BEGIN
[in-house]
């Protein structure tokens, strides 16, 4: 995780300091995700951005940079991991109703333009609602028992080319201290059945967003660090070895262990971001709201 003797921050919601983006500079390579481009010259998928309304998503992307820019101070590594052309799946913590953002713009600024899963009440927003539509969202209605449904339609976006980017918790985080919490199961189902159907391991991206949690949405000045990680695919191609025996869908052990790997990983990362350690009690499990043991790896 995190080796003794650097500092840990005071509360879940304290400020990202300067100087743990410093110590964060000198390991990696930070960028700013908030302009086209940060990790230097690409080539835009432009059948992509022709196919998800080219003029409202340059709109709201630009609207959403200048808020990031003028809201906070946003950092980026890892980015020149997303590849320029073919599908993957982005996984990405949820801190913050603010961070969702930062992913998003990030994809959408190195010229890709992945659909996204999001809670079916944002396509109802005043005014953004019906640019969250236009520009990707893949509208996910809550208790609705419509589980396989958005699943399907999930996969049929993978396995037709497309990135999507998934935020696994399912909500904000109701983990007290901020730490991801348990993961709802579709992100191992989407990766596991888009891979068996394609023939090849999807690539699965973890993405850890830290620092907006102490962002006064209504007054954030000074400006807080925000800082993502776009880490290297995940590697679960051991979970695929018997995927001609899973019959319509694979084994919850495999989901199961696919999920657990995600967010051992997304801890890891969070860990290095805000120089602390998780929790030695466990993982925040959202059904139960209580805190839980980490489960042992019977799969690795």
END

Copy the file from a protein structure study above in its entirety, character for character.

[in-house]
């Protein structure tokens, strides 16, 4: 995780300091995700951005940079991991109703333009609602028992080319201290059945967003660090070895262990971001709201 003797921050919601983006500079390579481009010259998928309304998503992307820019101070590594052309799946913590953002713009600024899963009440927003539509969202209605449904339609976006980017918790985080919490199961189902159907391991991206949690949405000045990680695919191609025996869908052990790997990983990362350690009690499990043991790896 995190080796003794650097500092840990005071509360879940304290400020990202300067100087743990410093110590964060000198390991990696930070960028700013908030302009086209940060990790230097690409080539835009432009059948992509022709196919998800080219003029409202340059709109709201630009609207959403200048808020990031003028809201906070946003950092980026890892980015020149997303590849320029073919599908993957982005996984990405949820801190913050603010961070969702930062992913998003990030994809959408190195010229890709992945659909996204999001809670079916944002396509109802005043005014953004019906640019969250236009520009990707893949509208996910809550208790609705419509589980396989958005699943399907999930996969049929993978396995037709497309990135999507998934935020696994399912909500904000109701983990007290901020730490991801348990993961709802579709992100191992989407990766596991888009891979068996394609023939090849999807690539699965973890993405850890830290620092907006102490962002006064209504007054954030000074400006807080925000800082993502776009880490290297995940590697679960051991979970695929018997995927001609899973019959319509694979084994919850495999989901199961696919999920657990995600967010051992997304801890890891969070860990290095805000120089602390998780929790030695466990993982925040959202059904139960209580805190839980980490489960042992019977799969690795």